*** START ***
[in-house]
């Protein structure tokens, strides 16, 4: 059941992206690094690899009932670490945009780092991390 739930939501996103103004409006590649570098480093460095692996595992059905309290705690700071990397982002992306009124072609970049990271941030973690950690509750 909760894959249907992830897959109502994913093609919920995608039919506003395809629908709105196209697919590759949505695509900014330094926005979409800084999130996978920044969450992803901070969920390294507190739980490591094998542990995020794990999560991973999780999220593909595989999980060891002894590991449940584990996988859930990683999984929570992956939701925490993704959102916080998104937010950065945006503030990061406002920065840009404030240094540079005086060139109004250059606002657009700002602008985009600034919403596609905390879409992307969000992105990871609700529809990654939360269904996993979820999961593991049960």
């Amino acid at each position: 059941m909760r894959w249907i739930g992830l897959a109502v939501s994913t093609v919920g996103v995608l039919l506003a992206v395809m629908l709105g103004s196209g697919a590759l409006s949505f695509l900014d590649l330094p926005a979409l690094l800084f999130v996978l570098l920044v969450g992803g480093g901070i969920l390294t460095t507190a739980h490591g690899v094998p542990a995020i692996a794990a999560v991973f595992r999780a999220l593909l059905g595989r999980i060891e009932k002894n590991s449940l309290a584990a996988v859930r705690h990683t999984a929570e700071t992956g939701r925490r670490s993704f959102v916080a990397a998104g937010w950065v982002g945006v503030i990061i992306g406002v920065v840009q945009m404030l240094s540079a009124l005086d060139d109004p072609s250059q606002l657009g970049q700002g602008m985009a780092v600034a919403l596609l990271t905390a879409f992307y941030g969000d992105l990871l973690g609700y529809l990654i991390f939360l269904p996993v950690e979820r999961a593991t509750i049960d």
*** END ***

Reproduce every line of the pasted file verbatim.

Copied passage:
[in-house]
């Protein structure tokens, strides 16, 4: 059941992206690094690899009932670490945009780092991390 739930939501996103103004409006590649570098480093460095692996595992059905309290705690700071990397982002992306009124072609970049990271941030973690950690509750 909760894959249907992830897959109502994913093609919920995608039919506003395809629908709105196209697919590759949505695509900014330094926005979409800084999130996978920044969450992803901070969920390294507190739980490591094998542990995020794990999560991973999780999220593909595989999980060891002894590991449940584990996988859930990683999984929570992956939701925490993704959102916080998104937010950065945006503030990061406002920065840009404030240094540079005086060139109004250059606002657009700002602008985009600034919403596609905390879409992307969000992105990871609700529809990654939360269904996993979820999961593991049960």
């Amino acid at each position: 059941m909760r894959w249907i739930g992830l897959a109502v939501s994913t093609v919920g996103v995608l039919l506003a992206v395809m629908l709105g103004s196209g697919a590759l409006s949505f695509l900014d590649l330094p926005a979409l690094l800084f999130v996978l570098l920044v969450g992803g480093g901070i969920l390294t460095t507190a739980h490591g690899v094998p542990a995020i692996a794990a999560v991973f595992r999780a999220l593909l059905g595989r999980i060891e009932k002894n590991s449940l309290a584990a996988v859930r705690h990683t999984a929570e700071t992956g939701r925490r670490s993704f959102v916080a990397a998104g937010w950065v982002g945006v503030i990061i992306g406002v920065v840009q945009m404030l240094s540079a009124l005086d060139d109004p072609s250059q606002l657009g970049q700002g602008m985009a780092v600034a919403l596609l990271t905390a879409f992307y941030g969000d992105l990871l973690g609700y529809l990654i991390f939360l269904p996993v950690e979820r999961a593991t509750i049960d």